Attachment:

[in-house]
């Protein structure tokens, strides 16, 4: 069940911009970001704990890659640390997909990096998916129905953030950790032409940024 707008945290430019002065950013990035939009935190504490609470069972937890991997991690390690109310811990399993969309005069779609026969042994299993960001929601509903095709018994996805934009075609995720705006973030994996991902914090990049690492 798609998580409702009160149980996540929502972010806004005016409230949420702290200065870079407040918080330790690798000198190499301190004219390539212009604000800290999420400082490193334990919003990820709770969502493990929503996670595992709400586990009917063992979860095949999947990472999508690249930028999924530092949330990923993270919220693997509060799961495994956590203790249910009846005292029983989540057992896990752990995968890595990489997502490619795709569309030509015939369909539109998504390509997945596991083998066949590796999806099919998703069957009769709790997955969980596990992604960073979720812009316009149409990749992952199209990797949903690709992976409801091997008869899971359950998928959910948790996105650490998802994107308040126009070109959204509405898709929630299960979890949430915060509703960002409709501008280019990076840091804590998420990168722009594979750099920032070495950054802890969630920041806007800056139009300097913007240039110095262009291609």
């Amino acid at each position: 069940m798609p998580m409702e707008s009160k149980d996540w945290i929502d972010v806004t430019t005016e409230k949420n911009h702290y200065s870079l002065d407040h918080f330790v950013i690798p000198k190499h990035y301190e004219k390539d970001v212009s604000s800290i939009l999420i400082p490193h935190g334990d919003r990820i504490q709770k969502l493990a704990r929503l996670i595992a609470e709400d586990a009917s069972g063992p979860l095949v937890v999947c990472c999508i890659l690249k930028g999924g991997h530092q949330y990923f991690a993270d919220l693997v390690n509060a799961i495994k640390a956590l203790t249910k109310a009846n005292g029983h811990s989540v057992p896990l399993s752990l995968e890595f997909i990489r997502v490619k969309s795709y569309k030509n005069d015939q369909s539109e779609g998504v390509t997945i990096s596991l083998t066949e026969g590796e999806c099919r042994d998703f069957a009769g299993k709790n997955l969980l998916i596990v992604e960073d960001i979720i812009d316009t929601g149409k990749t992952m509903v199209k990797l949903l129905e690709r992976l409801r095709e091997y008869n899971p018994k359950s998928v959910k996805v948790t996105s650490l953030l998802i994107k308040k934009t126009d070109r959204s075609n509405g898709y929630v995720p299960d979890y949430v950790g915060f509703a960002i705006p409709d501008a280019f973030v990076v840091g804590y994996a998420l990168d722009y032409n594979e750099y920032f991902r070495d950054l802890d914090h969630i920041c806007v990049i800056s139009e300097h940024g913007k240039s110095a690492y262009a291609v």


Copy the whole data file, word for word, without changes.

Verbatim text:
[in-house]
């Protein structure tokens, strides 16, 4: 069940911009970001704990890659640390997909990096998916129905953030950790032409940024 707008945290430019002065950013990035939009935190504490609470069972937890991997991690390690109310811990399993969309005069779609026969042994299993960001929601509903095709018994996805934009075609995720705006973030994996991902914090990049690492 798609998580409702009160149980996540929502972010806004005016409230949420702290200065870079407040918080330790690798000198190499301190004219390539212009604000800290999420400082490193334990919003990820709770969502493990929503996670595992709400586990009917063992979860095949999947990472999508690249930028999924530092949330990923993270919220693997509060799961495994956590203790249910009846005292029983989540057992896990752990995968890595990489997502490619795709569309030509015939369909539109998504390509997945596991083998066949590796999806099919998703069957009769709790997955969980596990992604960073979720812009316009149409990749992952199209990797949903690709992976409801091997008869899971359950998928959910948790996105650490998802994107308040126009070109959204509405898709929630299960979890949430915060509703960002409709501008280019990076840091804590998420990168722009594979750099920032070495950054802890969630920041806007800056139009300097913007240039110095262009291609």
């Amino acid at each position: 069940m798609p998580m409702e707008s009160k149980d996540w945290i929502d972010v806004t430019t005016e409230k949420n911009h702290y200065s870079l002065d407040h918080f330790v950013i690798p000198k190499h990035y301190e004219k390539d970001v212009s604000s800290i939009l999420i400082p490193h935190g334990d919003r990820i504490q709770k969502l493990a704990r929503l996670i595992a609470e709400d586990a009917s069972g063992p979860l095949v937890v999947c990472c999508i890659l690249k930028g999924g991997h530092q949330y990923f991690a993270d919220l693997v390690n509060a799961i495994k640390a956590l203790t249910k109310a009846n005292g029983h811990s989540v057992p896990l399993s752990l995968e890595f997909i990489r997502v490619k969309s795709y569309k030509n005069d015939q369909s539109e779609g998504v390509t997945i990096s596991l083998t066949e026969g590796e999806c099919r042994d998703f069957a009769g299993k709790n997955l969980l998916i596990v992604e960073d960001i979720i812009d316009t929601g149409k990749t992952m509903v199209k990797l949903l129905e690709r992976l409801r095709e091997y008869n899971p018994k359950s998928v959910k996805v948790t996105s650490l953030l998802i994107k308040k934009t126009d070109r959204s075609n509405g898709y929630v995720p299960d979890y949430v950790g915060f509703a960002i705006p409709d501008a280019f973030v990076v840091g804590y994996a998420l990168d722009y032409n594979e750099y920032f991902r070495d950054l802890d914090h969630i920041c806007v990049i800056s139009e300097h940024g913007k240039s110095a690492y262009a291609v």